THE PESO strengthened versus the dollar on Friday to log its best showing in a week, as market players unwound their long positions and amid disappointing economic data in the United States.
The local unit closed at P53.34 against the greenback, 17.5 centavos stronger than the P53.515-per-dollar finish logged on Thursday. This is the peso’s strongest performance since June 22, when it closed at P53.28.
The peso traded generally stronger on Friday as it opened at P53.48. It touched P53.50 against the dollar as its intraday peak and hit P53.29 as its lowest point before settling at the closing rate.
Sought for comment, two traders said the peso moved in sync with other currencies in the region.
“The peso closed lower in tandem with region,” one trader said by phone, noting that players are actually unwinding long positions which they took as the peso touched a fresh 12-year low.
Another trader pointed out that easing geopolitical concerns may have allowed some recovery for Asian currencies including the peso.
“The peso finished stronger (on Friday) after trade concerns abroad started to calm down and following softer-than-expected US economic data last night,” one trader said via e-mail.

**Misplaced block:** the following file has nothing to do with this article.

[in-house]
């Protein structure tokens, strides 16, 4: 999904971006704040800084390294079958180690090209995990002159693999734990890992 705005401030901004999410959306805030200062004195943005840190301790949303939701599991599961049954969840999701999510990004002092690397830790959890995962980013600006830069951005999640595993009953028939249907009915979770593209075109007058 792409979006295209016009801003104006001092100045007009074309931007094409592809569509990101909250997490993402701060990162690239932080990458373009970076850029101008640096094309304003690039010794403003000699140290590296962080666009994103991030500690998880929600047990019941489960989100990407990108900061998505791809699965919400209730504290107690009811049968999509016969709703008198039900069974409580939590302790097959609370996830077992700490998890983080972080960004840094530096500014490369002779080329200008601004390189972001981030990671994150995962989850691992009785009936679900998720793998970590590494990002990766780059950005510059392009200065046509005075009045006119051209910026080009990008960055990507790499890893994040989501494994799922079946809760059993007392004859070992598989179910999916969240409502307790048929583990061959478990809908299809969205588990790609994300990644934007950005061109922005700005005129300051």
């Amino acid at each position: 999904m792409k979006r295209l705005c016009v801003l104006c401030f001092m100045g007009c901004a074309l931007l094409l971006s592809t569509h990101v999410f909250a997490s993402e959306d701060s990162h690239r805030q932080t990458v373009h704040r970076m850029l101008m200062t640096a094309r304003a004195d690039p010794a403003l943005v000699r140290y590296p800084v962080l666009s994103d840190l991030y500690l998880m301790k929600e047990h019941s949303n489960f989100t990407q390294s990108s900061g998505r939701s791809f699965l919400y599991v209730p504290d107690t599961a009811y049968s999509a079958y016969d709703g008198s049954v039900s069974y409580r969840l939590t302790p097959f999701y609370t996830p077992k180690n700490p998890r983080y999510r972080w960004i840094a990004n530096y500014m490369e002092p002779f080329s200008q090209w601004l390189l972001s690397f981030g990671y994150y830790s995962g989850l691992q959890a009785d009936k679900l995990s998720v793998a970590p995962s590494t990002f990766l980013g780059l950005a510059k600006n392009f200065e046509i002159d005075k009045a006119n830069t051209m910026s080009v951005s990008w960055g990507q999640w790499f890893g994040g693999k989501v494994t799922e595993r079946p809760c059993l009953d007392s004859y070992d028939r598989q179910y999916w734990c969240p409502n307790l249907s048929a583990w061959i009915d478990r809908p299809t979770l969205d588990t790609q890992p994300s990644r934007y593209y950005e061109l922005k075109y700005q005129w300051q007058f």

Reuters reported that US economic growth was revised downward to 2 percent in the first quarter, slower than the initial 2.2% estimate amid weaker consumer spending.
Dollars traded on Friday amounted to $855.4 million, higher than the $621.49 million that exchanged hands the previous day.
The peso is among the worst performers among Asian currencies, having depreciated by 7.42% year-to-date versus the dollar according to the Department of Finance (DoF). This is second to the Indian rupee which has slipped by 7.46%, and compares to a 2.66% average depreciation among Asian currencies.
Still, it maintained that this is not a sign of economic weakness, as the Philippines continues to be well-positioned against global financial shocks.
“In an environment of global uncertainty where domestic macroeconomic fundamentals are sound… the exchange rate should move flexibly so that economic players are able to adjust promptly to market dynamics, thus sustaining economic growth,” the DoF said in an economic bulletin.
It cited above-6% growth, hefty dollar reserves, “financeable” trade deficits and declining debt ratios as sources of fiscal strength. — Melissa Luz T. Lopez